Review: Myth Of The Opium Dens

There is an urban myth in Moose Jaw, Sask. that local Chinese built subterranean opium dens where gawd knows what went on. Local tour operators sell tickets to see the tunnels. Did Chinese drug fiends dig them? “Some may have worked and lived in these spaces to avoid prosecution,” says one titillating website.

Not exactly.

When Professor Allison Marshall of Brandon University set out to compile her intriguing social history of Chinese migration on the Prairies, she notes local gossips kept bringing up the opium dens of Moose Jaw. “Even to this day, the city perpetuates images of Chinese who dwelled underground in tunnels and lived the life of heathens in opium dens, laundries and gambling joints,” writes Marshall.

“None of my research participants had much involvement with Moose Jaw, though non-Chinese participants were quick to try to steer me there,” adds Marshall. “Urban myths circulated that there were also tunnels in Winnipeg’s Chinatown; however, this is untrue.”

The truth is much better.

Cultivating Connections is a warm, human account of the extraordinary lives of Chinese who settled on the Prairies in pre-war years. The community was so prosperous the Young Men’s Chinese Christian Association had clubs in Winnipeg, Edmonton and Calgary; in 1912 the Chinese Nationalist League, the Kuomintang, operated branches from Brandon to Saskatoon. Sun Yat-Sen, founder of the Chinese republic, visited Canada three times between 1897 and 1911.

“Chinese experienced pervasive racism on the Prairies,” writes Marshall, but notes the most biting bigotry came at the hands of officialdom, not the neighbours. In Saskatchewan, provincial law forbade Chinese café owners from hiring Caucasian waitresses for fear of “white slavery.” It was an Act of Parliament in 1923 that made it virtually impossible for Chinese-Canadian men to sponsor their own wives and children as immigrants.

“Brothels and prostitution rings operated in the mid- to late-1800s by American Chinese gangs known as tongs helped perpetuate the false perception that all Chinese women were prostitutes and that Chinese men were corrupt opium merchants or dirty labourers,” says Cultivating Connections.

Yet Marshall’s account of Chinese settlement is more vivid than a simple recitation of colonial intolerance. When Winnipeg’s KMT Chinese community applied for a Parks Board permit to hold a picnic and sports day in 1918 the request was denied — not because they were Chinese, but because the Lord’s Day Act forbade sports on a Sunday. A Saturday permit was promptly granted.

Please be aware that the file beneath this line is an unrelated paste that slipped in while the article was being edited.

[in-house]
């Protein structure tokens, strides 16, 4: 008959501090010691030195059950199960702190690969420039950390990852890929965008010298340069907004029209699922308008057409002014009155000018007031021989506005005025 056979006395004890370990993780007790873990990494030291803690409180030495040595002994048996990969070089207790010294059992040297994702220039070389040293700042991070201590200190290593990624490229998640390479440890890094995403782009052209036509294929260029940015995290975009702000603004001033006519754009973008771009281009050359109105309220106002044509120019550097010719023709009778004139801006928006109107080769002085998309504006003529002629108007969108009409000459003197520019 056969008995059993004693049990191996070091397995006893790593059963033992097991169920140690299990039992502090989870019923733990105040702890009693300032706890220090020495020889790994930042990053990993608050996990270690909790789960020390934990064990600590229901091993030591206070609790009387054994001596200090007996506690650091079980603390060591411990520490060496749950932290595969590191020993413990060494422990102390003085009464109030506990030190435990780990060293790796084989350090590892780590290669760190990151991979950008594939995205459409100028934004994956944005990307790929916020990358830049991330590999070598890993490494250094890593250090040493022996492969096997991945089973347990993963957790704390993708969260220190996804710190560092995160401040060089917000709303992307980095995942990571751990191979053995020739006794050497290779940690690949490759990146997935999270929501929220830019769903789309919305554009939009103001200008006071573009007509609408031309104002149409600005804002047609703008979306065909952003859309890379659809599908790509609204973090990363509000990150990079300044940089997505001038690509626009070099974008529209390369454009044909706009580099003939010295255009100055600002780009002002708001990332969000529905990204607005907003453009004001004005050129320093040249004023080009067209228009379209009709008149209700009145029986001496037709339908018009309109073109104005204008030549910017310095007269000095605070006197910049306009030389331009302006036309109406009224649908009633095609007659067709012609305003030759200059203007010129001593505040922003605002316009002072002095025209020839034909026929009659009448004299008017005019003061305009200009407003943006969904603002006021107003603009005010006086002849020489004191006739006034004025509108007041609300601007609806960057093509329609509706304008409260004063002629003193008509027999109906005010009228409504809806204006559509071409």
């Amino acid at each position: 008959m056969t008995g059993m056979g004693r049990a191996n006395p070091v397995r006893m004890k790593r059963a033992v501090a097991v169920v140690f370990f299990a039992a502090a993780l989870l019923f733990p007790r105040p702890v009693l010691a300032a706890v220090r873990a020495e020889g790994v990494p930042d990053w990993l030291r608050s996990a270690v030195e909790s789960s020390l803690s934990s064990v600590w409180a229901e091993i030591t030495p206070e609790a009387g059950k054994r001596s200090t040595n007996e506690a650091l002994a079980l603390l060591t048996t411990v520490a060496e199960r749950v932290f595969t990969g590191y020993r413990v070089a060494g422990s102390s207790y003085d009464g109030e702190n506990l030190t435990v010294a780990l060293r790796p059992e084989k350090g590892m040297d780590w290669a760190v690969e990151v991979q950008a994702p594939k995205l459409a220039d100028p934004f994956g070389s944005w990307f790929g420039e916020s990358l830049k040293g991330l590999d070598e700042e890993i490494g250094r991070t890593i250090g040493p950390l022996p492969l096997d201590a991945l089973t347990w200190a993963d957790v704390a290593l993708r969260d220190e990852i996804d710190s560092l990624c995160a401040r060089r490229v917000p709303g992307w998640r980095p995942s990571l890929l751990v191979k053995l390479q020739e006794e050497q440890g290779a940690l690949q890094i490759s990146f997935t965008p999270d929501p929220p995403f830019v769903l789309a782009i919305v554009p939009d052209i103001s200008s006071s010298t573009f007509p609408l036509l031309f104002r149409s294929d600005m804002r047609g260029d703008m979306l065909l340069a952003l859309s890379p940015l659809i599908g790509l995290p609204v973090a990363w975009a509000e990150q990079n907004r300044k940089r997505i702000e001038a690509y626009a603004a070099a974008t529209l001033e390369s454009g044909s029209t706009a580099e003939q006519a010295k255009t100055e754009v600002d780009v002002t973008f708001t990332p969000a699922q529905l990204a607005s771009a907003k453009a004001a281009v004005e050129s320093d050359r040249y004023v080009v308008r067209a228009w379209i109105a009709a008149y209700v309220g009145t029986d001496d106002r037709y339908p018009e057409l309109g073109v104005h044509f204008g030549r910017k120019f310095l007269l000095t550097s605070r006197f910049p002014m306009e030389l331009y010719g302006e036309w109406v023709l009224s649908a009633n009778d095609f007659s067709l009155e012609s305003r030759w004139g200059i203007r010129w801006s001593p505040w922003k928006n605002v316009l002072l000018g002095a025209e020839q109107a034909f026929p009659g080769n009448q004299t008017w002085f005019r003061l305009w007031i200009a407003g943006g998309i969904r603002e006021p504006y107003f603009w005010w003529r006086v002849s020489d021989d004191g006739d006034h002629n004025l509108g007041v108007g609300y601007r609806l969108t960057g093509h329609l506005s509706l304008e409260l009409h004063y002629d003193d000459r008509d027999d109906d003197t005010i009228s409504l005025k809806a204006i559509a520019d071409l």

When a Chinese team won a 1918 soccer championship, the Dingwall Cup, The Manitoba Free Press reported: “Contrary to expectations, it was a real game that the Chinks put up, their playing being of a surprisingly high-class order, and their teamwork well-nigh perfect.”

Marshall documents the lives of these pioneers through meticulous research and fresh interviews. She recounts Chinese night schools where first-generation children were dispatched to study calligraphy and the wisdom of sages. “I never did learn a damn thing,” one old-timer recalled. “Those were long days as kids”.

If Chinese settlers were subjected to unfair taxes, pernicious laws and crude stereotypes, they were admired too by fellow Prairie people who struggled to make their own way. Marshall recounts the poignant story of Happy Young, for thirty years the proprietor of the Canada Café in Esterhazy, Sask.

When Young retired in 1950 the Esterhazy Observer praised him as “a beloved citizen of this community” and longtime sponsor of the junior hockey team. Writes Marshall: “As a Saskatchewan-based Chinese merchant Happy did not have full legal rights. But to his patrons and friends he had become a beloved citizen.”

Young died in 1956 and is buried in Brandon. On Qingming, the annual Chinese observance of tomb sweeping day, Professor Marshall paid a visit: “I thanked Happy by making offerings at his grave.”

By Holly Doan

Cultivating Connections: The Making Of Chinese Prairie Canada, by Alison Marshall; University of British Columbia Press; 288 pages; ISBN 9780-7748-28017; $32.95

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